Ronnie Tjampitjinpa was born some time around 1943 in the region near Muyinnga, about 100 km west of the Kintore Ranges in Western Australia (and approximately 500 km west of Alice Springs). His family traveled extensively across Pintupi territory, moving through this region and also around Wilkinkarra (Lake Mackay) which straddles the Western Australia – Northern Territory border. He was initiated into Aboriginal Law at Yumari, near his birthplace.
Ronnie originally came in from the bush at Yuendumu and later joined relatives living in Papunya, where he worked as a labourer, helping with the fencing of the airfield.
He started painting around 1971 at the time that the desert art movement began in Papunya and over several years he moved between Papunya, Yuendumu and Mt Doreen Station. Ronnie’s work follows the Pintupi style of strong circles joined together by connecting lines relating to the people, country and the Dreamtime.
Ronnie Tjampitjinpa painting
The primary images in Ronnie’s work are based on the Tingari Cycle which is a secret song cycle sacred to initiated men. The Tingari are Dreamtime Beings who travelled across the landscape performing ceremonies to create and shape the country associated with Dreaming sites. The Tingari ancestors gathered at these sites for Maliera (initiation) ceremonies. The sites take the form of, and are located at, significant rockholes, sand hills, sacred mountains and water soakages in the western desert.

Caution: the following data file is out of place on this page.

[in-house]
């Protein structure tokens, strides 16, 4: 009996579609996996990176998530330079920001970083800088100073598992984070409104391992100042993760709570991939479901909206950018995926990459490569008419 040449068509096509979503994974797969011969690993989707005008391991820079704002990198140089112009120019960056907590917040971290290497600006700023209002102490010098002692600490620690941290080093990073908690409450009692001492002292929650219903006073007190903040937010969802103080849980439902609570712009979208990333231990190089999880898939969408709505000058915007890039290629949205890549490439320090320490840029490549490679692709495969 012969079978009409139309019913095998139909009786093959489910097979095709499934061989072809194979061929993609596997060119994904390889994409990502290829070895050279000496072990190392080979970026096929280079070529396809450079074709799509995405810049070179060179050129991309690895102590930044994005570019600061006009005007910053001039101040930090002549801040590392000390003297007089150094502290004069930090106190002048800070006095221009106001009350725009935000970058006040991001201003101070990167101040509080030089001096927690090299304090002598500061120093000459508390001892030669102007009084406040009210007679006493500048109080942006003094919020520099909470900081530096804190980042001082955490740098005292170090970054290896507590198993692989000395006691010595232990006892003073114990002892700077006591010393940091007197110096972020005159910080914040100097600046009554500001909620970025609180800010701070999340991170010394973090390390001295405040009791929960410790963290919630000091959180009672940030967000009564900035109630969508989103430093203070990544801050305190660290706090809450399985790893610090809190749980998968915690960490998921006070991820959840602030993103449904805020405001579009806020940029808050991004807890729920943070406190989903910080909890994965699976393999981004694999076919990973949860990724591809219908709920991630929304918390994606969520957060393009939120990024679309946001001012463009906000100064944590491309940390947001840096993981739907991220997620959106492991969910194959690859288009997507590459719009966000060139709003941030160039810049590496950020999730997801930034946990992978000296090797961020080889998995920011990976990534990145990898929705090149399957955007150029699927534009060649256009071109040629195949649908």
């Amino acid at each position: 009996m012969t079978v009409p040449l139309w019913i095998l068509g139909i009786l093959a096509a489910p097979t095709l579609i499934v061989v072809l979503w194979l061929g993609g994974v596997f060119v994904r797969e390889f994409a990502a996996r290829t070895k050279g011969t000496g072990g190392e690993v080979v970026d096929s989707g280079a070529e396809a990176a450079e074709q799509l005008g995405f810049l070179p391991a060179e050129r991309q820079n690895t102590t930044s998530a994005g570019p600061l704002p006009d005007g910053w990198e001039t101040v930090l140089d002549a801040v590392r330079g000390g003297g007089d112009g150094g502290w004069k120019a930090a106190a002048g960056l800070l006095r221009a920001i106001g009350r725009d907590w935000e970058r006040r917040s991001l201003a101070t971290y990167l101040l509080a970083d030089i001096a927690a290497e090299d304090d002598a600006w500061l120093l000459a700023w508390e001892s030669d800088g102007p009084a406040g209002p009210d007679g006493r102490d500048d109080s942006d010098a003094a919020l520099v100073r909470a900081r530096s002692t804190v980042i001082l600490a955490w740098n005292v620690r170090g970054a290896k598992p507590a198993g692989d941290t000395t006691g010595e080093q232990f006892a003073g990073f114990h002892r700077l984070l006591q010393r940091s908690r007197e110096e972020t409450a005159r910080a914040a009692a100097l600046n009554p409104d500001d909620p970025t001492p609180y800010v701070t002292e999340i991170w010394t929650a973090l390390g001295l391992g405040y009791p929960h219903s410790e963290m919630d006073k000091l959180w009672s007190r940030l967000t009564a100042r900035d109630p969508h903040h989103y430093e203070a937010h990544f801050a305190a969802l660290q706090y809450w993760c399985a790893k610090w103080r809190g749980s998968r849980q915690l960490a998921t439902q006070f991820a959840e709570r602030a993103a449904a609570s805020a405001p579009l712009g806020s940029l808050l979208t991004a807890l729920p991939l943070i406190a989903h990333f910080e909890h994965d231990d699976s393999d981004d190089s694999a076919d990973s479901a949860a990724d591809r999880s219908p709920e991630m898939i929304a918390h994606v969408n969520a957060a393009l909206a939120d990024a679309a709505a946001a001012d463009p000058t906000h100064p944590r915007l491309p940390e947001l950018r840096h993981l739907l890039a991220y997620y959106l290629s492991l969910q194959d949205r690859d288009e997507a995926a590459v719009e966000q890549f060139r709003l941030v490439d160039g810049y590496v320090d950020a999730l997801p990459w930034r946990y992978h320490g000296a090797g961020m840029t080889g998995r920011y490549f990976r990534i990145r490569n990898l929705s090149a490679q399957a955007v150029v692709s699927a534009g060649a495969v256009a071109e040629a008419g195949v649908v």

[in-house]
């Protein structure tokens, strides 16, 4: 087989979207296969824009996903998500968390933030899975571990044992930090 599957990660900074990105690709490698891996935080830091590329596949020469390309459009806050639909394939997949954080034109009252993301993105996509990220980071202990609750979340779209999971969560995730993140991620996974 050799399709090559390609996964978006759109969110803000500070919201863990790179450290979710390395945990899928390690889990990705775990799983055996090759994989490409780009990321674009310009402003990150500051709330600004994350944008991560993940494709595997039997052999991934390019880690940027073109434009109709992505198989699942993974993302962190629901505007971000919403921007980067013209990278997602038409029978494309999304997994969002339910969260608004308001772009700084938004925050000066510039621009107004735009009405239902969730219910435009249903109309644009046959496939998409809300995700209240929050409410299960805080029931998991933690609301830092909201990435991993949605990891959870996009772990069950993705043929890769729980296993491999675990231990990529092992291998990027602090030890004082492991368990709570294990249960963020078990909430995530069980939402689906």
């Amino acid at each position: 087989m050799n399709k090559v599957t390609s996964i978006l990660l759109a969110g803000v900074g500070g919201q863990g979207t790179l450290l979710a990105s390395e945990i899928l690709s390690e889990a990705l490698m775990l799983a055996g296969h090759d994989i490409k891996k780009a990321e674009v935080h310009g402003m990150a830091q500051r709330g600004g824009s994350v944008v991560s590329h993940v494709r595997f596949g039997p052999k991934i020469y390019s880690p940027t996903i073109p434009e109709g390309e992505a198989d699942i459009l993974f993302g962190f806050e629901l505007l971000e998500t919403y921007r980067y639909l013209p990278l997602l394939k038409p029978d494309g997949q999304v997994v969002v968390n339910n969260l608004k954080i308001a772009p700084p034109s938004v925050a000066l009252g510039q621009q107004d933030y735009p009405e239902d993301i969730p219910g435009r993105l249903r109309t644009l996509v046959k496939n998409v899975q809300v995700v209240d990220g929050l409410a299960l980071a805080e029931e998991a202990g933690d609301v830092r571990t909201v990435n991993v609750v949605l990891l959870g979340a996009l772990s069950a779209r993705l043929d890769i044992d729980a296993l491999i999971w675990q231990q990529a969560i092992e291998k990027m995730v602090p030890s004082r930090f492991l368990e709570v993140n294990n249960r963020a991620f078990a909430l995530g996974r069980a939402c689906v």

Tingari may be poetically interpreted as song-line paintings relating to the songs (of the people) and creation stories (of places) in Pintupi mythology. Ronnie can be considered amongst the first wave of artists effectively linking such ancient stories with modern mediums.
During his time at Papunya Ronnie talked of returning to his traditional country. This became possible when Kintore was established in 1981 and Ronnie moved there with his family shortly afterwards.
He has been a committed artist since his earliest involvement with the central desert art movement and has since emerged as one of the region’s major painters. Today, Ronnie remains an important influence on a new generation of painters.
Ronnie’s works first appeared in Papunya Tula exhibitions during the 1970s, then in commercial art galleries in Sydney and Melbourne throughout the 1980s, including successive exhibitions at Gallery Gabrielle Pizzi from 1987 to 1990. In 1988, he won the Alice Springs Art Prize and he had his first solo exhibition in Melbourne in 1989.
The artist was later selected for inclusion in major representative Aboriginal survey shows including: Flash Pictures at the Australian National Gallery; Lowe Art Museum, University of Miami; and other noteworthy exhibitions in Paris, Moscow, St Petersburg, Düsseldorf and Munich.
His work is held in many public galleries and private collections, including the National Gallery of Australia and all the state galleries.
(Source: Aboriginal Artists of the Western Desert: a biographical dictionary by Vivien Johnson 1994).